As a new decade begins, it’s hard to believe just how different our campaign finance system looks now compared with the beginning of the last decade. One key difference: ten years ago, there was no such thing as a super PAC. That’s because the Supreme Court hadn’t decided Citizens United yet.
After that and related cases hacked away at campaign finance limits and the commonsense principles underlying them, a new landscape began to take shape — one that favors the superrich above all others.
For decades, limits on the amount of money people could give to politicians protected against corruption and required candidates to build broad support from many Americans. But in the post-Citizens United era, the wealthiest donors and special interests are free to spend without limit, and politicians rely on support from donors giving ever-larger amounts.
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In 2010, Citizens United struck down caps on “independent” spending by corporations and unions, reasoning that money that doesn’t go directly to candidates can’t pose any danger of corrupting them. A few months later, a lower court — bound to follow the Supreme Court’s reasoning — struck down limits on the size of contributions to groups that support candidates without donating to them directly. Since these new creations are supercharged versions of “political action committees” (PACs), they were dubbed “super PACs.”
In the decade since their creation, super PACs have spent almost $3 billion on federal elections. Super PAC spending has trended sharply upward in both presidential and midterm election cycles.
The apex for super PACs so far has been 2016, when they poured over $1 billion into federal elections, accounting for 16 percent of all spending. But that percentage is deceptively low, because super PAC money is not evenly spread across all elections. The political operatives who control super PACs carefully focus their attention on competitive races, where the groups can even outspend the candidates themselves. During the last two election cycles, super PAC spending exceeded expenditures by all the candidates combined in 54 federal races, according to the Center for Responsive Politics.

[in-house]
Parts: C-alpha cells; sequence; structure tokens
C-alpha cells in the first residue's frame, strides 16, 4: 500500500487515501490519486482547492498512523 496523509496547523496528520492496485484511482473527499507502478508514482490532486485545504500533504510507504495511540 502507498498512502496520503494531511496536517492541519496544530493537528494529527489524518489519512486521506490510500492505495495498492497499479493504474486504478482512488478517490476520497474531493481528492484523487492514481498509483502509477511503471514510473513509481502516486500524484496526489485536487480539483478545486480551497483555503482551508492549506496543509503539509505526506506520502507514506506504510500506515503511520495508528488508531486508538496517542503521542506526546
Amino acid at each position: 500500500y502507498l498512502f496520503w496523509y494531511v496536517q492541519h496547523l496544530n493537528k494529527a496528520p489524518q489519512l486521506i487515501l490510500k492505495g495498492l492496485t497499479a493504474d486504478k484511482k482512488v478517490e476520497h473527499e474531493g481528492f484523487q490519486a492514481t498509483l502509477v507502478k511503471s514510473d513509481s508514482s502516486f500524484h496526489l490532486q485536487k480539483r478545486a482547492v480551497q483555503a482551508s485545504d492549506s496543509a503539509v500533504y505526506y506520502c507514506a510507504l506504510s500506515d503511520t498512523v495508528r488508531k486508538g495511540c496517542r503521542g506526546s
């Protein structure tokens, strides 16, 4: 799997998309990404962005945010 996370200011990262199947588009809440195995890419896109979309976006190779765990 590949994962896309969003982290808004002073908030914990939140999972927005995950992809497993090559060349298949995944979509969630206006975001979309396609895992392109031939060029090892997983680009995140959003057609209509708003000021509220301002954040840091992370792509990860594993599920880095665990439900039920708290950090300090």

Of course, super PACs are not just another form of political group. Their entire reason for existing is to allow unlimited contributions, so they are really for those who can afford amounts larger than the $5,600 limit on donations to candidates. Since the 2016 election, super PACs have raised more than two-thirds of their money in donations of more than $1 million. Some are funded by a single multi-millionaire. The biggest donors have given of tens or even hundreds of millions of dollars to super PACs.
Although super PACs are legally required to operate independently of candidates, they frequently choreograph their activities with campaigns. Single-candidate super PACs raise tens of millions of dollars each and spend all of their money to get one candidate elected. The biggest-spending super PACs in congressional elections are run by top staff of party leaders and carefully align their spending with the parties. All of this allows candidates and their wealthiest supporters to circumvent limits on contributions to candidates and parties.
The Citizens United opinion naively said that independent spending can’t corrupt. But not surprisingly, super PAC money has been involved in a long line of corruption scandals and convictions, including the charges against Lev Parnas and Igor Fruman, associates of Rudy Giuliani who are implicated in the Ukraine scandal that led to President Trump’s impeachment.
Citizens United planted the seed that allowed super PACs to increase the power of corporations and rich people to influence who runs for office and who wins elections in order to shape American politics to their own advantage. Ten years after their creation, super PACs are huge and still growing. Without reforms like public campaign financing, the next decade is all but certain to yield a system even more skewed toward the wealthy few.
Data analysis by Kevin Morris.